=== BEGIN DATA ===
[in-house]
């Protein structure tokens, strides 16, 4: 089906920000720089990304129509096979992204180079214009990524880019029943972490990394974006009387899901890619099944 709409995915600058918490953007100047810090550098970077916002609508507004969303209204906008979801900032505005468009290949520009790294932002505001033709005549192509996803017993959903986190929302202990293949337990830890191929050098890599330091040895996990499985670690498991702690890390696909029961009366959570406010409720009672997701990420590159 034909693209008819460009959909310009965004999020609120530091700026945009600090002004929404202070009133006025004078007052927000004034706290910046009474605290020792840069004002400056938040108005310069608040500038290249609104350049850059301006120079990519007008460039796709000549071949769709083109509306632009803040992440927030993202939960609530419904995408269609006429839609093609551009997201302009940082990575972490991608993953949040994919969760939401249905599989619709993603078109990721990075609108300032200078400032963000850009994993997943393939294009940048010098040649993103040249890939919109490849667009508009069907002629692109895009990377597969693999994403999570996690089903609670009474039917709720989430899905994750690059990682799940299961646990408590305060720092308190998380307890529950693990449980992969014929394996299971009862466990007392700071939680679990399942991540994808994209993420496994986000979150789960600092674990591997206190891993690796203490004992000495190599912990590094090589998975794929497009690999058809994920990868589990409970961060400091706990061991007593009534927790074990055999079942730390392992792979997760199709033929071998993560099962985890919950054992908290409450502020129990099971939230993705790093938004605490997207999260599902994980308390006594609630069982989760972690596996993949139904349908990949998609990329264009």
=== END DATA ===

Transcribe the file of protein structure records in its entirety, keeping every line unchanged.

[in-house]
């Protein structure tokens, strides 16, 4: 089906920000720089990304129509096979992204180079214009990524880019029943972490990394974006009387899901890619099944 709409995915600058918490953007100047810090550098970077916002609508507004969303209204906008979801900032505005468009290949520009790294932002505001033709005549192509996803017993959903986190929302202990293949337990830890191929050098890599330091040895996990499985670690498991702690890390696909029961009366959570406010409720009672997701990420590159 034909693209008819460009959909310009965004999020609120530091700026945009600090002004929404202070009133006025004078007052927000004034706290910046009474605290020792840069004002400056938040108005310069608040500038290249609104350049850059301006120079990519007008460039796709000549071949769709083109509306632009803040992440927030993202939960609530419904995408269609006429839609093609551009997201302009940082990575972490991608993953949040994919969760939401249905599989619709993603078109990721990075609108300032200078400032963000850009994993997943393939294009940048010098040649993103040249890939919109490849667009508009069907002629692109895009990377597969693999994403999570996690089903609670009474039917709720989430899905994750690059990682799940299961646990408590305060720092308190998380307890529950693990449980992969014929394996299971009862466990007392700071939680679990399942991540994808994209993420496994986000979150789960600092674990591997206190891993690796203490004992000495190599912990590094090589998975794929497009690999058809994920990868589990409970961060400091706990061991007593009534927790074990055999079942730390392992792979997760199709033929071998993560099962985890919950054992908290409450502020129990099971939230993705790093938004605490997207999260599902994980308390006594609630069982989760972690596996993949139904349908990949998609990329264009």